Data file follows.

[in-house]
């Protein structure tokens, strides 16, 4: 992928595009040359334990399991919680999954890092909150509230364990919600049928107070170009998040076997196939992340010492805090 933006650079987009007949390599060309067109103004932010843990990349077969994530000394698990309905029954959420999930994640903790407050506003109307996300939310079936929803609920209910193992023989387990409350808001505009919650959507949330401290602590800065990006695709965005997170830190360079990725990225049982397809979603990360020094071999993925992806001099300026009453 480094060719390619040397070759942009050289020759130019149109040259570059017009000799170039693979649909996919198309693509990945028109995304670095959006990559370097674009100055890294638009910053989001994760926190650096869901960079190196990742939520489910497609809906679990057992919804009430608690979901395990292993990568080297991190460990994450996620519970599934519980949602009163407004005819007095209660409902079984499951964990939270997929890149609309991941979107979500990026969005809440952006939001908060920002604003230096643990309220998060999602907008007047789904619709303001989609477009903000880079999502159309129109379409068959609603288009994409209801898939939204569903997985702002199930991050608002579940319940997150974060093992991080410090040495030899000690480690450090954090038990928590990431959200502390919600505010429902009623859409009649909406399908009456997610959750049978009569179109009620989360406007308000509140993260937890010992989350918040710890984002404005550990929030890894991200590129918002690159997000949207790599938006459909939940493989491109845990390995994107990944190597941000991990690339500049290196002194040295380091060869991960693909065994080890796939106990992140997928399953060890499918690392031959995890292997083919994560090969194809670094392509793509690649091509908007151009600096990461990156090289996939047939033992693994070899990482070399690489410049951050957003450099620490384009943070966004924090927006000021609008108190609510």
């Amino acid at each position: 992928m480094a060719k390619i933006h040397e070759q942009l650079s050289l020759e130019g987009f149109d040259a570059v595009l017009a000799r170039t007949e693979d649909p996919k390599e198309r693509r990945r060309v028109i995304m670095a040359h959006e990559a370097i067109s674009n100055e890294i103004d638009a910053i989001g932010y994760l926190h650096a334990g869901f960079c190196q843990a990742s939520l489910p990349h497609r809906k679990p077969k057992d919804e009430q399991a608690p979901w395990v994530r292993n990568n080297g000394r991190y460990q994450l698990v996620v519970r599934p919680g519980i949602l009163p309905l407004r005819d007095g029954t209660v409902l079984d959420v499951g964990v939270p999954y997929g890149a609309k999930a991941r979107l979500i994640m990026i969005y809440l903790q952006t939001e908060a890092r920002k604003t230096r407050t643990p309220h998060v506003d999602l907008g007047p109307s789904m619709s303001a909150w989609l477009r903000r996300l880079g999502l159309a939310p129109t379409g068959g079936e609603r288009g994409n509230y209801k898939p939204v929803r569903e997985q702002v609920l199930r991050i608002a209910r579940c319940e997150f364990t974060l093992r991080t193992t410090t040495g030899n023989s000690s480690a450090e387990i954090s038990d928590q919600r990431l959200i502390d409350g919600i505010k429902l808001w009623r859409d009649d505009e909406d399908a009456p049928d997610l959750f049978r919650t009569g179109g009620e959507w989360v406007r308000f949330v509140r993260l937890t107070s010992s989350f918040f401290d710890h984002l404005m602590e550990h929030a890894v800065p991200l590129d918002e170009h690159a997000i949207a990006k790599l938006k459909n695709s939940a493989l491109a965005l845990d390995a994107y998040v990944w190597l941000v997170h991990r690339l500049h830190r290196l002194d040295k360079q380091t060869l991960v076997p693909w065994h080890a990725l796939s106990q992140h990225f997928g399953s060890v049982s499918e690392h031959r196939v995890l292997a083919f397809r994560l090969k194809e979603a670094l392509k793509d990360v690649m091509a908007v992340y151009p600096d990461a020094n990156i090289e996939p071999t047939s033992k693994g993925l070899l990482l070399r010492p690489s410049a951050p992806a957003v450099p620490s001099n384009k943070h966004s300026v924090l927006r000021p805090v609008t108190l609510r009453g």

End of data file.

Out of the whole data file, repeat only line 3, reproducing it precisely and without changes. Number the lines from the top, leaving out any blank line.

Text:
């Amino acid at each position: 992928m480094a060719k390619i933006h040397e070759q942009l650079s050289l020759e130019g987009f149109d040259a570059v595009l017009a000799r170039t007949e693979d649909p996919k390599e198309r693509r990945r060309v028109i995304m670095a040359h959006e990559a370097i067109s674009n100055e890294i103004d638009a910053i989001g932010y994760l926190h650096a334990g869901f960079c190196q843990a990742s939520l489910p990349h497609r809906k679990p077969k057992d919804e009430q399991a608690p979901w395990v994530r292993n990568n080297g000394r991190y460990q994450l698990v996620v519970r599934p919680g519980i949602l009163p309905l407004r005819d007095g029954t209660v409902l079984d959420v499951g964990v939270p999954y997929g890149a609309k999930a991941r979107l979500i994640m990026i969005y809440l903790q952006t939001e908060a890092r920002k604003t230096r407050t643990p309220h998060v506003d999602l907008g007047p109307s789904m619709s303001a909150w989609l477009r903000r996300l880079g999502l159309a939310p129109t379409g068959g079936e609603r288009g994409n509230y209801k898939p939204v929803r569903e997985q702002v609920l199930r991050i608002a209910r579940c319940e997150f364990t974060l093992r991080t193992t410090t040495g030899n023989s000690s480690a450090e387990i954090s038990d928590q919600r990431l959200i502390d409350g919600i505010k429902l808001w009623r859409d009649d505009e909406d399908a009456p049928d997610l959750f049978r919650t009569g179109g009620e959507w989360v406007r308000f949330v509140r993260l937890t107070s010992s989350f918040f401290d710890h984002l404005m602590e550990h929030a890894v800065p991200l590129d918002e170009h690159a997000i949207a990006k790599l938006k459909n695709s939940a493989l491109a965005l845990d390995a994107y998040v990944w190597l941000v997170h991990r690339l500049h830190r290196l002194d040295k360079q380091t060869l991960v076997p693909w065994h080890a990725l796939s106990q992140h990225f997928g399953s060890v049982s499918e690392h031959r196939v995890l292997a083919f397809r994560l090969k194809e979603a670094l392509k793509d990360v690649m091509a908007v992340y151009p600096d990461a020094n990156i090289e996939p071999t047939s033992k693994g993925l070899l990482l070399r010492p690489s410049a951050p992806a957003v450099p620490s001099n384009k943070h966004s300026v924090l927006r000021p805090v609008t108190l609510r009453g």